Oklahoma Wheat Crop Best in The Region According to Latest USDA Crop Progress ReportMon, 22 Mar 2021 16:33:56 CDT
Oklahoma’s winter wheat crop condition continues to be among the best in the region according to the latest USDA Crop Progress Report.
The Oklahoma wheat crop is rated 62 percent good to excellent, 28 percent fair and 10 percent poor to very poor.
Winter wheat jointing reached 36 percent, up 11 points from the previous year and up 5 points from normal.
Canola blooming reached 2 percent, up 2 points from the previous year but down 9 points from normal.
Rye jointing reached 9 percent, down 4 points from the previous year and down 14 points from normal.
Oats jointing reached 6 percent, up 2 points from the previous year but down 5 points from normal.
Pasture and range conditions were rated 29 percent good to excellent, 42 percent fair and 29 percent poor to very poor.
To view the Oklahoma report, click here.
In Kansas, winter wheat conditions are rated 45 percent good to excellent, 34 percent fair and 21 percent poor to very poor.
To view the Kansas report, click here.
In Texas, small grains were reported in various stages and conditions across the state.
In the High Plains, South Texas, and Edwards Plateau, small grains were reported as needing more moisture.
Winter wheat improved as a result of precipitation received earlier in March in the Southern Low Plains.
Meanwhile, winter wheat continued to recover after the winter storm in February in the Cross Timbers and the Blacklands.
Statewide, the Texas winter wheat crop is rated 29 percent good to excellent, 42 percent fair and 29 percent poor to very poor.
Approximately 23 percent of the wheat crop is headed, which is 4 points behind last year but 15 points ahead of the 5-year average.
Texas producers began planting corn and preparing fields to plant sorghum in the Southern High Plains.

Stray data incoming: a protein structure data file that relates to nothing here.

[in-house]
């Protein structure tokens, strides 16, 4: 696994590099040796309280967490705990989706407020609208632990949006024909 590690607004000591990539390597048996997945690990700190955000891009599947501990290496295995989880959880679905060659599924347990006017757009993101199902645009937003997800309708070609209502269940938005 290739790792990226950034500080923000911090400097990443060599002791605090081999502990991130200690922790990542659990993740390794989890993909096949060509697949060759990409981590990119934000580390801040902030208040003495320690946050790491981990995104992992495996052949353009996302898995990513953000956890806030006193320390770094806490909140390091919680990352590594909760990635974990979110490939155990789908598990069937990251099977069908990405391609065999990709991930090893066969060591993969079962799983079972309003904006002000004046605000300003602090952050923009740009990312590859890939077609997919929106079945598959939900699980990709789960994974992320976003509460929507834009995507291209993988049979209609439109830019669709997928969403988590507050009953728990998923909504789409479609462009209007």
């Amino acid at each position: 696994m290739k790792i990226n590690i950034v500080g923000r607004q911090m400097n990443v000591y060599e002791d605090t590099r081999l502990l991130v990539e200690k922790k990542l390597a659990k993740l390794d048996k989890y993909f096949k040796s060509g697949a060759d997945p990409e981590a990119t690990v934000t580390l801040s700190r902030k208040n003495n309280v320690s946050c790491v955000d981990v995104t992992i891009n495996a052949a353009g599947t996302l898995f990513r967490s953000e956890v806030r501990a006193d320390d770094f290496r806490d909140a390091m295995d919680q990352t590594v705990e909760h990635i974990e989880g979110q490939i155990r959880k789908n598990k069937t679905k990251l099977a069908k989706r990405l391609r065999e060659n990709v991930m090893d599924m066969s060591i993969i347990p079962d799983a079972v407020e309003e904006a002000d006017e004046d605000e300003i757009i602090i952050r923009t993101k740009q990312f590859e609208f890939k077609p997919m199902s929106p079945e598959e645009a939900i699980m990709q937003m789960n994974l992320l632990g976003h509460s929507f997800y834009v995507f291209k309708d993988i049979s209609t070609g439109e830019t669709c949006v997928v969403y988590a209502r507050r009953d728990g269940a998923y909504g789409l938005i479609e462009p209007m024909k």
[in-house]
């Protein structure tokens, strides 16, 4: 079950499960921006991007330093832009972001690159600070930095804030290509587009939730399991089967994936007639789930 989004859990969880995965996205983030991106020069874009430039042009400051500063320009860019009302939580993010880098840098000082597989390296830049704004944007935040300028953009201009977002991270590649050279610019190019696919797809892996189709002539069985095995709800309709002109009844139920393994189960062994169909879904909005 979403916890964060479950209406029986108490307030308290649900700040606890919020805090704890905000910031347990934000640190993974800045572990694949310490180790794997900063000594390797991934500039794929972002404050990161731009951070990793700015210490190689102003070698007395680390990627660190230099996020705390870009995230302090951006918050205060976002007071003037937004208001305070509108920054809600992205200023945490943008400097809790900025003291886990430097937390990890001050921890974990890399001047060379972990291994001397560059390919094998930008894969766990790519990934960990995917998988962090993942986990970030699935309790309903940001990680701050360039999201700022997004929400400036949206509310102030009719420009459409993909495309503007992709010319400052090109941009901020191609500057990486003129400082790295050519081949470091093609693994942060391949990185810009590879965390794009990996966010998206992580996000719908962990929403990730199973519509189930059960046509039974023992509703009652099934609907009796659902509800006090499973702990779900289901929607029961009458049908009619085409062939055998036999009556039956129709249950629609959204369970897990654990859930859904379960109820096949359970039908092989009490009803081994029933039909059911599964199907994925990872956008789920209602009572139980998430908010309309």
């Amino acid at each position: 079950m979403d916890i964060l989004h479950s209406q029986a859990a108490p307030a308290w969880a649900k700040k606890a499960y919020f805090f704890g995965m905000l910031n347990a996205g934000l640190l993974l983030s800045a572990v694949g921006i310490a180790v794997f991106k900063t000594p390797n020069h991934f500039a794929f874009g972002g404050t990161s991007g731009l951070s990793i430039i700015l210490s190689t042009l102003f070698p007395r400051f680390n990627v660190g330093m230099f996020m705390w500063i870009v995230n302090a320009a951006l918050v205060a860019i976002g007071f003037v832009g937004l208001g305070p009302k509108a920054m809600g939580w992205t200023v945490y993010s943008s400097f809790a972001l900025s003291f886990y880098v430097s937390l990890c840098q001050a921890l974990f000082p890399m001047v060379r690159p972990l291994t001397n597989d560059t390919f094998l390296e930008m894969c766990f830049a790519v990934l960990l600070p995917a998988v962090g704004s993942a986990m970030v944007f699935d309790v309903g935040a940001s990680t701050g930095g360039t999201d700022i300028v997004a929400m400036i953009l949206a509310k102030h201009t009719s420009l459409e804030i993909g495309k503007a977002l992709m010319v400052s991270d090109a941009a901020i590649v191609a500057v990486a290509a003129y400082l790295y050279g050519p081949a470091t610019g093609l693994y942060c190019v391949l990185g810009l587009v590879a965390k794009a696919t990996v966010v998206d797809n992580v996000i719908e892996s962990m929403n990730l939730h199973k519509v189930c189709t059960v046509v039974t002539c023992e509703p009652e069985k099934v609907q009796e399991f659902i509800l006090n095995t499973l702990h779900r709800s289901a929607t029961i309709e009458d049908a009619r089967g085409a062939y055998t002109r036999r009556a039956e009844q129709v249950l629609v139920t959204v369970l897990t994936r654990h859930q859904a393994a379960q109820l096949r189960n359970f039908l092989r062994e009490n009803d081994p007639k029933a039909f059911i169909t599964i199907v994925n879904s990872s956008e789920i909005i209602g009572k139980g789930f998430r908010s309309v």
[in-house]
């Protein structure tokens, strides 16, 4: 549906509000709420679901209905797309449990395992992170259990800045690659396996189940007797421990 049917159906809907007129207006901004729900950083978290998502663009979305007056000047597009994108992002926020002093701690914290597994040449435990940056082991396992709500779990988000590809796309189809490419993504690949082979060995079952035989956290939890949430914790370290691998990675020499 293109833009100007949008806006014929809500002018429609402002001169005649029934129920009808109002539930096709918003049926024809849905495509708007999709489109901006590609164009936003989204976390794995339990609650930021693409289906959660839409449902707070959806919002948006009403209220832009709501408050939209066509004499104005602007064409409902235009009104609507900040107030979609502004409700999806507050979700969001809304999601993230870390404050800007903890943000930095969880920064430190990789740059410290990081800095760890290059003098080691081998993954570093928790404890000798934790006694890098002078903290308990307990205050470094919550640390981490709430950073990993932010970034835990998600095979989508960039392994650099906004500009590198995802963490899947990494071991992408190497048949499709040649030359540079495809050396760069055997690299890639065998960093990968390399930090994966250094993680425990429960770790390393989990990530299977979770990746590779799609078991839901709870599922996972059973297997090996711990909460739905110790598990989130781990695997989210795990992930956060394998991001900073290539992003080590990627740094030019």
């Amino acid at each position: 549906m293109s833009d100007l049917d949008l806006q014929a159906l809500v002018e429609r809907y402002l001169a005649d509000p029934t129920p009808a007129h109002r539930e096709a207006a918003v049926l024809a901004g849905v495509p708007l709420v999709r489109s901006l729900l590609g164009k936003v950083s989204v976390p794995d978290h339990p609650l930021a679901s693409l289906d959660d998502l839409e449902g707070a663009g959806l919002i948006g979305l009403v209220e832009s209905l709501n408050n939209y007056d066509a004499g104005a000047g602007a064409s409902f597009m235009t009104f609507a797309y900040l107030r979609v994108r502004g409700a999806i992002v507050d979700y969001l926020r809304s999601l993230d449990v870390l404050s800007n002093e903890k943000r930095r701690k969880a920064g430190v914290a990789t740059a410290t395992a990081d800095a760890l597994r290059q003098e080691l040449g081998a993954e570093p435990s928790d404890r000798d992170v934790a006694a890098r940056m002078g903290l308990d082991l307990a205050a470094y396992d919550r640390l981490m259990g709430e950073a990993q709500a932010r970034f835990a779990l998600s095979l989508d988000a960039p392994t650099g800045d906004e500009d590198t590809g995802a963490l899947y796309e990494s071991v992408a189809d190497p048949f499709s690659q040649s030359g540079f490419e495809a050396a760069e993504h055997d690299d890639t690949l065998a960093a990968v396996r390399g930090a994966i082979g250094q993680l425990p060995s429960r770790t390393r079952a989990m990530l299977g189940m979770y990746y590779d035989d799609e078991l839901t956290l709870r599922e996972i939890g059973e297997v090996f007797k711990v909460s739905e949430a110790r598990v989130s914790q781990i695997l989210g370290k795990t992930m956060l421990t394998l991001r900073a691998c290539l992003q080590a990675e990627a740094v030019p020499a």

Field preparation for planting corn and cotton is underway in the Northern Low Plains.
Fieldwork has begun in preparation for planting sorghum in the Southern Low Plains.
Corn planting continued in the Cross Timbers.
Meanwhile, corn planting has progressed and is close to complete in the Blacklands and South Central Texas.
Corn and sorghum planting continued in Edwards Plateau and South Texas.
Cotton and corn planting neared completion in the Coastal Bend. Rice planting continued in the Upper Coast. Cotton planting was halted due to a lack of moisture in certain areas of the Upper Coast and South Texas. Cotton, corn, and
sorghum planting continued in the Lower Valley.
Statewide, Texas producers have planted 38 percent of their corn crop, 2 points ahead of last year and 4 points ahead of the average for this time of year.
Texas sorghum farmers have planted 34 percent of their crop, 3 points ahead of last year and 6 points ahead of the average.
Farmers began preparing fields to plant watermelons in the Southern High Plains.
Some fruit trees, including peaches, began blooming in the Cross Timbers.
Vegetable crops were doing well in South East Texas.
Sugarcane harvest progressed as vegetable, watermelon, and other summer fruits were being irrigated.
Supplemental feeding continued across the state as spring calving season was wrapping up in the Cross Timbers.
Spring born calves were doing well in areas of the Blacklands and North East Texas.
Feral hogs in hay meadows and pastures continued to be a problem in North East Texas.
Meanwhile, the fly population continued to increase in East Texas.
Hay reserves were low in the Edwards Plateau.
Runoff rainwater was still needed in the Edwards Plateau and South Texas to fill tanks for livestock.
Texas pasture and range conditions are rated 15 percent good to excellent, 33 percent fair and 52 percent poor to very poor.
To view the Texas report, click here.
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